President Devotes Most of State of the Union to the Economy

As expected, President Obama laid out numerous elements of his economic program in Tuesday's State of the Union address, along with campaign-style dollops of criticism for Congress.

As expected, President Obama laid out numerous elements of his economic program in Tuesday’s State of the Union address, along with campaign-style dollops of criticism for Congress—implicitly, the House’s Republican majority. Also as expected, the Republicans shot back at the president, some of them (such as House Speaker John Boehner and presidential candidate Mitt Romney) not bothering to wait until the president actually spoke, in a practice called making “prebuttals.” Such is the agitated political environment of an election year.

Most of the president’s speech did, in fact, focus on the economy, an “economy built to last,” as the chief executive put it. The president made his way through ideas and proposals about manufacturing, education and energy, along the way making mention of such recovery as the U.S. economy has made, such as the statistic that “in the last 22 months, businesses have created more than three million jobs.” Probably all too aware of the way economic green shoots of 2010 and 2011 withered after only a few months, the president didn’t belabor recent improvements in the economy.

Unsurprisingly, when on the subject of tax policy, the president explicitly called for the “Buffet rule”—no one like Warren Buffet should pay income tax at a lower rate than Buffet’s secretary—a point emphasized by the fact that Buffet’s secretary was sitting near First Lady Michelle Obama. “Right now, Warren Buffet pays a lower tax rate than his secretary,” the president noted, then proceeded to ask rhetorical questions: “Do we want to keep these tax cuts for the wealthiest Americans? Or do we want to keep our investments in everything else–like education and medical research; a strong military and care for our veterans? Because if we’re serious about paying down our debt, we can’t do both.”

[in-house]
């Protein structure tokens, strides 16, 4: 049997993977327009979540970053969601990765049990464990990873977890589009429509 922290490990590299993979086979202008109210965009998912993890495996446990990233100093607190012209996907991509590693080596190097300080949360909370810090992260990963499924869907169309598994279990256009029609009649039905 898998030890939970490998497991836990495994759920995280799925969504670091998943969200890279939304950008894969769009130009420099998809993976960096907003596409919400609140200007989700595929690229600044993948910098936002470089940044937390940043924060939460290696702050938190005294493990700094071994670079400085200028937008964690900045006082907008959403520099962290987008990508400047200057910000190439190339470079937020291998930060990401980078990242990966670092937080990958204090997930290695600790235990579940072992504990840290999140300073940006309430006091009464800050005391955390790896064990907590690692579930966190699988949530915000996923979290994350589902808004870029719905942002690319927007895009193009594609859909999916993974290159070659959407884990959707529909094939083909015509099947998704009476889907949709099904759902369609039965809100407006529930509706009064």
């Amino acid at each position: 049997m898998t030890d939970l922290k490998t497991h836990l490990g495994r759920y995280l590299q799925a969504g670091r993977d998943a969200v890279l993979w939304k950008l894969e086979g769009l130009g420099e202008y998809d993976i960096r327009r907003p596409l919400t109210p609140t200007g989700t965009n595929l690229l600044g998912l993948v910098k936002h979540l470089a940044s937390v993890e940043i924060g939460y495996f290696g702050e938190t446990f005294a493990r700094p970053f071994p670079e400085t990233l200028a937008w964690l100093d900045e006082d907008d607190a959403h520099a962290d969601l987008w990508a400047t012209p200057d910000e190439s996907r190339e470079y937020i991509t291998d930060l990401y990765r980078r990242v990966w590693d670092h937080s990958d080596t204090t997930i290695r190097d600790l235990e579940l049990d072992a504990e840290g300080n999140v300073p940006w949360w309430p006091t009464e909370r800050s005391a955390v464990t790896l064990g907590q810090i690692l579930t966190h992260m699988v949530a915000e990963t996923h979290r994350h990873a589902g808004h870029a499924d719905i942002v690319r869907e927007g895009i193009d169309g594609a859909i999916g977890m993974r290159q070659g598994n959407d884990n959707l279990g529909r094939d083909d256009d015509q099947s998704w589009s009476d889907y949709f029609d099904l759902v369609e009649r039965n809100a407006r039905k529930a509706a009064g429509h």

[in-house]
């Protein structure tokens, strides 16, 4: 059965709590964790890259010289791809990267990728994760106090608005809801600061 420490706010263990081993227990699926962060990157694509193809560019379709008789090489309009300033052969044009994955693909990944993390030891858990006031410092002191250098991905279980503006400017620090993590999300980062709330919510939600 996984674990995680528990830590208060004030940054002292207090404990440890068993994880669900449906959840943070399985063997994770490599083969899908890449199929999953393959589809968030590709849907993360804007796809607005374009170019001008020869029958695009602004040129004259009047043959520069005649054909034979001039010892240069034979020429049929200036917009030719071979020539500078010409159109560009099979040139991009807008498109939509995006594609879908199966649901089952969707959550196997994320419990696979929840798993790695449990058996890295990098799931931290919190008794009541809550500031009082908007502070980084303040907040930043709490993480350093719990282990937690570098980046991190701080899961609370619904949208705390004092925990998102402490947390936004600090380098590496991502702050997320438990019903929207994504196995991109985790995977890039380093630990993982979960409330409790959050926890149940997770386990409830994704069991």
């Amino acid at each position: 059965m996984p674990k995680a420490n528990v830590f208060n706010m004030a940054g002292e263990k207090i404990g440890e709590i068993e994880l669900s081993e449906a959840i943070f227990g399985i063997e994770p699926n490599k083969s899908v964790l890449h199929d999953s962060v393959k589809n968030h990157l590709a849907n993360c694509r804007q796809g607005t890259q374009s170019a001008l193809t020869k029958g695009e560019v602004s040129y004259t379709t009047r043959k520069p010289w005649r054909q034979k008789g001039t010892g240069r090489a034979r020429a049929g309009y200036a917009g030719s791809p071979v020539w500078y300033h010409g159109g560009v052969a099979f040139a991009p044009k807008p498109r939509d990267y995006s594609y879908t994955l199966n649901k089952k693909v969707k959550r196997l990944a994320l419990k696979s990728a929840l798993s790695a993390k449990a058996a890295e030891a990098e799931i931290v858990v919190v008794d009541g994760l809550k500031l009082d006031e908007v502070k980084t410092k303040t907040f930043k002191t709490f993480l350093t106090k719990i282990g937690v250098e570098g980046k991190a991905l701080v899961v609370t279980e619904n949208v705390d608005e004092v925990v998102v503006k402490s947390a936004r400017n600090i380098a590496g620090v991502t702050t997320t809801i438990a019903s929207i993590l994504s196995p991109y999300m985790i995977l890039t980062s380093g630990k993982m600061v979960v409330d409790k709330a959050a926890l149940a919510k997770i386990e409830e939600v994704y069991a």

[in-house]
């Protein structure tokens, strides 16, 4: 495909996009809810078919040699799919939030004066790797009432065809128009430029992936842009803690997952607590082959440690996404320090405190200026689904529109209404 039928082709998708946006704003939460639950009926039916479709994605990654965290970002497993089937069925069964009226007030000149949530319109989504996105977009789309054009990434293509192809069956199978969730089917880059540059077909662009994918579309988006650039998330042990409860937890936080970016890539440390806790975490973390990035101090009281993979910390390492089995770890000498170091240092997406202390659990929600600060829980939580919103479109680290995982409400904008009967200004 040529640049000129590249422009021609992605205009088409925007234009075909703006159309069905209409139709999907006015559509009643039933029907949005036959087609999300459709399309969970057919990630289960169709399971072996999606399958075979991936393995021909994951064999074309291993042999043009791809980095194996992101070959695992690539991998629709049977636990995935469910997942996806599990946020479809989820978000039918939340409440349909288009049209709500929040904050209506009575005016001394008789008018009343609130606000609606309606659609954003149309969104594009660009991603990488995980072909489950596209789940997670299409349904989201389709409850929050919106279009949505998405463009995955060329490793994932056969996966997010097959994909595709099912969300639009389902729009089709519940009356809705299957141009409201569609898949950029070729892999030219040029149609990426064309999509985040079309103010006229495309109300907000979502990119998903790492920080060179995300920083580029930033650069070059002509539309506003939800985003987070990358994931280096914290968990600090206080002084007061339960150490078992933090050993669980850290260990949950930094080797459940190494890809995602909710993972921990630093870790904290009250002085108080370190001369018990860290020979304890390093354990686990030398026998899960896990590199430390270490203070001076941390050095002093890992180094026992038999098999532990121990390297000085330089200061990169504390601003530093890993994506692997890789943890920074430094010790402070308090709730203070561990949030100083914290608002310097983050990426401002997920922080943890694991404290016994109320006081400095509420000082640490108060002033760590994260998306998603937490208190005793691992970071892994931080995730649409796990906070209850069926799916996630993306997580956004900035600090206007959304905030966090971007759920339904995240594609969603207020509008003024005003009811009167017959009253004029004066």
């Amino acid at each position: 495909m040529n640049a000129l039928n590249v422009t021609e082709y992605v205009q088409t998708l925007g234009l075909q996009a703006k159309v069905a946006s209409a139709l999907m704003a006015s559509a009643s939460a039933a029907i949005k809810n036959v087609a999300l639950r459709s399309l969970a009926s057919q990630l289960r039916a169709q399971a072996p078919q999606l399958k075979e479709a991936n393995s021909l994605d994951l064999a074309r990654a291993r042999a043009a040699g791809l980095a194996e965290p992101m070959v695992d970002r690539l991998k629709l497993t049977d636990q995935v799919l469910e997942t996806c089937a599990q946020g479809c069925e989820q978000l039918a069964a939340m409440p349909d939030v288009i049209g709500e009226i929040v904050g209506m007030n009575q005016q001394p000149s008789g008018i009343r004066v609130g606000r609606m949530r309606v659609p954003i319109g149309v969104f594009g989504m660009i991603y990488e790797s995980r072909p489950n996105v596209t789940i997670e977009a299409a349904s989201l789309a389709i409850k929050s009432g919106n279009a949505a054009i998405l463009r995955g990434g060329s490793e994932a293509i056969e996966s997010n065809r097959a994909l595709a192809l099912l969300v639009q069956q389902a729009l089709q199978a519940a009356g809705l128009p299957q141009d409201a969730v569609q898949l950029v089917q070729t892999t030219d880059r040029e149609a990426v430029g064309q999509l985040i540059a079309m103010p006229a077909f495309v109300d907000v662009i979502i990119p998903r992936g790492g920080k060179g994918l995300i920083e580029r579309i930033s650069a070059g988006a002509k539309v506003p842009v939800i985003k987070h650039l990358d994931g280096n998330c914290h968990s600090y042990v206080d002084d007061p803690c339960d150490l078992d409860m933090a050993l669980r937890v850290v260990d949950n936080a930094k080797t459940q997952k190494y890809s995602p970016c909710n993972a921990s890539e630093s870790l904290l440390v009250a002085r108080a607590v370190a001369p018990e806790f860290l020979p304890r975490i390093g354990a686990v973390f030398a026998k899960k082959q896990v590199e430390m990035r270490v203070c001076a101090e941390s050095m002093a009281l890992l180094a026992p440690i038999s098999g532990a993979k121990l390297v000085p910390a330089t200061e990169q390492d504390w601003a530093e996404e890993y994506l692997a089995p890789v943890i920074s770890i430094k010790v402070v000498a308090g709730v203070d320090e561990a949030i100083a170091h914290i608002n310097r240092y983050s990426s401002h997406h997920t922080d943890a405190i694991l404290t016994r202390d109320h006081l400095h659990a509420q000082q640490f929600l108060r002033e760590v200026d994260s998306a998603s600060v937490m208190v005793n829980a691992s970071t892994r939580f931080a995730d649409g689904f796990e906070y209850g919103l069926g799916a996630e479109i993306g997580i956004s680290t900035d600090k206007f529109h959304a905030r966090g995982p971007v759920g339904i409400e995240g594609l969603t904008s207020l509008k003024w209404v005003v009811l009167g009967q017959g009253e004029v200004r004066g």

The president made it clear how he would answer such rhetorical questions, and it wasn’t long before the Republican Party reaffirmed its opposing answer. Speaking for the party in the official rebuttal to the president’s speech (as opposed to those prebuttals), Gov. Mitch Daniels of Indiana said, “It’s absolutely so that everyone should contribute to our national recovery, including of course the most affluent among us. There are smart ways and dumb ways to do this: the dumb way is to raise rates in a broken, grossly complex tax system, choking off growth without bringing in the revenues we need to meet our debts.”

Regarding real estate, President Obama said that he would send Congress a plan that “gives every responsible homeowner the chance to save about $3,000 a year on their mortgage, by refinancing at historically low interest rates.” There has been talk of such plans for some time, especially ones to allow FHA-guaranteed mortgages to be refinanced even for under water homeowners, though it isn’t clear yet exactly what the president has in mind—maybe a plan that would allow any current mortgage holder to refinance. Now that he’s mentioned a refinance plan so prominently, however, the details will likely be known soon.

BLS reports that state unemployment rates inch down

The Bureau of Labor Statistics reported on Tuesday that in December, 37 states and the District of Columbia recorded unemployment rate decreases, three states posted rate increases, and 10 states had no rate change, when compared with November. When compared with December 2010, fully 46 states saw their unemployment rates decline, while four and DC experienced increases.

The largest over-the-month increase in employment occurred in Texas (up 20,200 jobs), followed by Indiana (up 15,100) and California (up 10,700), though those are two large and one mid-sized state, so the changes didn’t make huge dents in their unemployment rates. South Dakota, which never really had a recession in terms of mass unemployment, gained the most jobs in percentage terms in December, up 1.1 percent, due mostly to the shale oil boom. Likewise North Dakota experienced a December jobs bump, up 0.9 percent.

In fact, North Dakota saw the largest year-over-year jobs increase between December 2010 and December 2011, up 5.7 percent, according to the BLS. The largest year-over-year percentage decrease in employment occurred in Delaware (down 0.7 percent), followed by Alaska (down 0.5 percent) and Georgia (down 0.4 percent).

Wall Street was indecisive once again on Tuesday, reportedly worried about the painfully slow progress in negotiations between Greece and its creditors. The Dow Jones Industrial Average lost 33.07 points, or 0.26 percent, while the S&P 500 was down 0.1 percent. The Nasdaq eked out a 0.9 percent gain.